Malaria is caused by an intra-erhytrocytic protozoan parasite of the genus Plasmodium and transmitted by female anopheles mosquito [9]. The four main species of Plasmodia which infects humans are Plasmodium falciparum, Plasmodium vivax, Plasmodium knowlesi, Plasmodium malariae, and Plasmodium ovale. Globally the most important species is P. falciparum causing severe and potentially fatal malaria [2, 10]. For the treatment of malaria many drugs like chloroquine, halofantrine, pyrimethamine, mefloquine, quinine and artemisinin are used [2, 4]. Many problems like resistance of the parasites to drugs, lack of effective vaccines, resistance of mosquito vectors to insecticides and socioeconomic problems rendering treatment of malaria through chemotherapy ineffective [11, 12].

Leishmaniasis and malaria has become a particular problem in the rural areas of Pakistan of all the provinces [13]. Approximately 66 % people of Pakistan live in rural areas [14] and majority of the rural population in Pakistan is poor and cannot afford such expensive drugs for the treatment of leishmaniasis and malaria [15, 16]. Mostly in rural areas peoples depend on medicinal plants for the treatment of various diseases particularly leishmaniasis and malaria [17]. Traditional medicines are extensively using in Pakistan due to easily affordability and efficacy against various diseases [18, 19].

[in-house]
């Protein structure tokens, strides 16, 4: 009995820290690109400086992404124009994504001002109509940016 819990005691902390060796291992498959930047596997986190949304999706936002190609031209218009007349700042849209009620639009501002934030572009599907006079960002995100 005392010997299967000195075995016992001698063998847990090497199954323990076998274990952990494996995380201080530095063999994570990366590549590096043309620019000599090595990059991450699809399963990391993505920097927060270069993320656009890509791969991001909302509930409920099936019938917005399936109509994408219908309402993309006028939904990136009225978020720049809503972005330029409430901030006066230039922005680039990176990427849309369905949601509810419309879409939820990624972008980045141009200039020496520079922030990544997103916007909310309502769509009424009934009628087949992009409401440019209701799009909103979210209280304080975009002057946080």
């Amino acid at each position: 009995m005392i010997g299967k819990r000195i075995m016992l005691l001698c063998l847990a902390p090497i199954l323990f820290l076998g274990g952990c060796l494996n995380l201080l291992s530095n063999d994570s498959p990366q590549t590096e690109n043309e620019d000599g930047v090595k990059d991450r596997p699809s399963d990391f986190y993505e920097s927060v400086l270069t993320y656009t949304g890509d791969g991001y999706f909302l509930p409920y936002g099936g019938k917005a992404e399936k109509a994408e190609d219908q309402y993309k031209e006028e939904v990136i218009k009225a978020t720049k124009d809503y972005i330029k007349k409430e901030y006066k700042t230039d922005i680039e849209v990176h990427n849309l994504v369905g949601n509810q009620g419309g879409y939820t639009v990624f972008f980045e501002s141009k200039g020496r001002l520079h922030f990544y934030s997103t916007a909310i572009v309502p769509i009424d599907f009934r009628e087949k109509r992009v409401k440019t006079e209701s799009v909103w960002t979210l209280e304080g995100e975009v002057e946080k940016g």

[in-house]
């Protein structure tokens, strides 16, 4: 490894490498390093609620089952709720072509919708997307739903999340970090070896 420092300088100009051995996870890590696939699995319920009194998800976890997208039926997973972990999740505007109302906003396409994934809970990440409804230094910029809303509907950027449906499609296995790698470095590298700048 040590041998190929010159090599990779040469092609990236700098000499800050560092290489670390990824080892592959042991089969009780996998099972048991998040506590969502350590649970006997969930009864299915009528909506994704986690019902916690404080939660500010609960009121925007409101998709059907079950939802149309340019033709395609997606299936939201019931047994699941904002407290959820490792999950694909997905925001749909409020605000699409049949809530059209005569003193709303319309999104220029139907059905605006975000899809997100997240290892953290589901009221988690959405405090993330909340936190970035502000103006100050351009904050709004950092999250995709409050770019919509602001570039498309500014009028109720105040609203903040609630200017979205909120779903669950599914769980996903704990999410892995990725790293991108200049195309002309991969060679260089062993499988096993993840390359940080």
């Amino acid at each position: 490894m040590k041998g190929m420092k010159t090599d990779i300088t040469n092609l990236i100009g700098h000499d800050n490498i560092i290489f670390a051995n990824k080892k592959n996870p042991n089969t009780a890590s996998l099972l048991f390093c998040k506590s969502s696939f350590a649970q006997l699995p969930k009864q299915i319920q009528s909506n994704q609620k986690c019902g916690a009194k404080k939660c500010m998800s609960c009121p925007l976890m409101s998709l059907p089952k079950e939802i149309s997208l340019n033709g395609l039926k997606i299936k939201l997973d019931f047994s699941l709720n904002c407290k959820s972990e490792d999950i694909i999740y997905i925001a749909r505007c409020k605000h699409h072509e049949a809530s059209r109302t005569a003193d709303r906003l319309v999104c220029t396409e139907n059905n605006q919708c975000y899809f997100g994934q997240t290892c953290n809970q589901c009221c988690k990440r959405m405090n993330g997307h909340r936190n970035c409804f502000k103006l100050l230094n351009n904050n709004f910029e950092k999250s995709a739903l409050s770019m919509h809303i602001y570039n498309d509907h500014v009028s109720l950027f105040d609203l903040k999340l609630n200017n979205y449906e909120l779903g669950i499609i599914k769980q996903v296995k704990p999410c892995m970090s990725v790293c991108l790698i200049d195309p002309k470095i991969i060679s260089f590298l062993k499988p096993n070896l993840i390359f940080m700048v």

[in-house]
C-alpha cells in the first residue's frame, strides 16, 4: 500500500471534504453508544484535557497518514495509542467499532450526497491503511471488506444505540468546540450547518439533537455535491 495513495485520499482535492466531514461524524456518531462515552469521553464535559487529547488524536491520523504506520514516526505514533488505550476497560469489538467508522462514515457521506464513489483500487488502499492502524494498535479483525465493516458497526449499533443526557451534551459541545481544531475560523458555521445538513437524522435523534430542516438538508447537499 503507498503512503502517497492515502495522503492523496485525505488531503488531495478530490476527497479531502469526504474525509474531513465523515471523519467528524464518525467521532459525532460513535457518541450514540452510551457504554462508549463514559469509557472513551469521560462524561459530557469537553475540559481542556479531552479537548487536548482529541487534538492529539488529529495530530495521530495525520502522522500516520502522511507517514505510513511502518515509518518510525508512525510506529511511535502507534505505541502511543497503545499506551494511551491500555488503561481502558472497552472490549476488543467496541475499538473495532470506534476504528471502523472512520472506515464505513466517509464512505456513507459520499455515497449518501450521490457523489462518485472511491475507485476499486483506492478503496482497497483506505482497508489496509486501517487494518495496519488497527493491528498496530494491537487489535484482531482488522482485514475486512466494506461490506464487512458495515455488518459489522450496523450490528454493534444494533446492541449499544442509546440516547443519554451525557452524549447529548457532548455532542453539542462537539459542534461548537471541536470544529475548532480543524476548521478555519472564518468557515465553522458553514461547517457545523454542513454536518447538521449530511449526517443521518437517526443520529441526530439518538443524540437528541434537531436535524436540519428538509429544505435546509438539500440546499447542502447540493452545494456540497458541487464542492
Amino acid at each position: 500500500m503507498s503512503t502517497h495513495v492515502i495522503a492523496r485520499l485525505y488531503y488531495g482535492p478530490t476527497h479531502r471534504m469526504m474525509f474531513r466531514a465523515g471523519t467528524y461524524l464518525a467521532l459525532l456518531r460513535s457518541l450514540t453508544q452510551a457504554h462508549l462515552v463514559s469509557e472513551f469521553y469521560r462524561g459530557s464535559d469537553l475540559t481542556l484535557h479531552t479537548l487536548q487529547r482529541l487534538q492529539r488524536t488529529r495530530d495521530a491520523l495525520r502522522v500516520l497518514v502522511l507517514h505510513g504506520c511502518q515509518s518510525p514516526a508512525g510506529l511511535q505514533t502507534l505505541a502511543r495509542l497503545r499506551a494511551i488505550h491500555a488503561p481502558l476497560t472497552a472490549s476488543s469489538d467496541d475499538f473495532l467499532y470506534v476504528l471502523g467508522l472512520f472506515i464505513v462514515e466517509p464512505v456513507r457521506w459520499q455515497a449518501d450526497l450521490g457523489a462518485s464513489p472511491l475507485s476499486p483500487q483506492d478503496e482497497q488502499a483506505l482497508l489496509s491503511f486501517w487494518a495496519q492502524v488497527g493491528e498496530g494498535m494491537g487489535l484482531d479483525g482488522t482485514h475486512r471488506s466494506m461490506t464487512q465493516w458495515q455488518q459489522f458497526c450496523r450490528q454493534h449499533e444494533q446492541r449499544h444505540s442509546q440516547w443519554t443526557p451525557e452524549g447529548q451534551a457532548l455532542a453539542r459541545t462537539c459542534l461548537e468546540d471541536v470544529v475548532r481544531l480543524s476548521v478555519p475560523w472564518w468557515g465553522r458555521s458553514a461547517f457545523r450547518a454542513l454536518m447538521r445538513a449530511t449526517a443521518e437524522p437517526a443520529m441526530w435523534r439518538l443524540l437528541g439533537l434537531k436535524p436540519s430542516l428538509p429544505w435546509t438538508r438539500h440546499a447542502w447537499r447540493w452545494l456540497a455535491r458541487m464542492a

The present review was designed to gather utmost fragmented published literature on anti-malarial and anti-leishmanial plants used by local people in Pakistan. This review will also provide information on in vitro screening and phytochemical investigation of documented plants against these parasites. Future outcomes of this review are to provide evidences regarding the efficacy and reliability of ethnomedicines against Leishmania and Plasmodia parasites, identify scientific gaps present in current knowledge and to recommend future research areas for the development of effective anti-malarial and anti-leishmanial drugs with fewer side effects.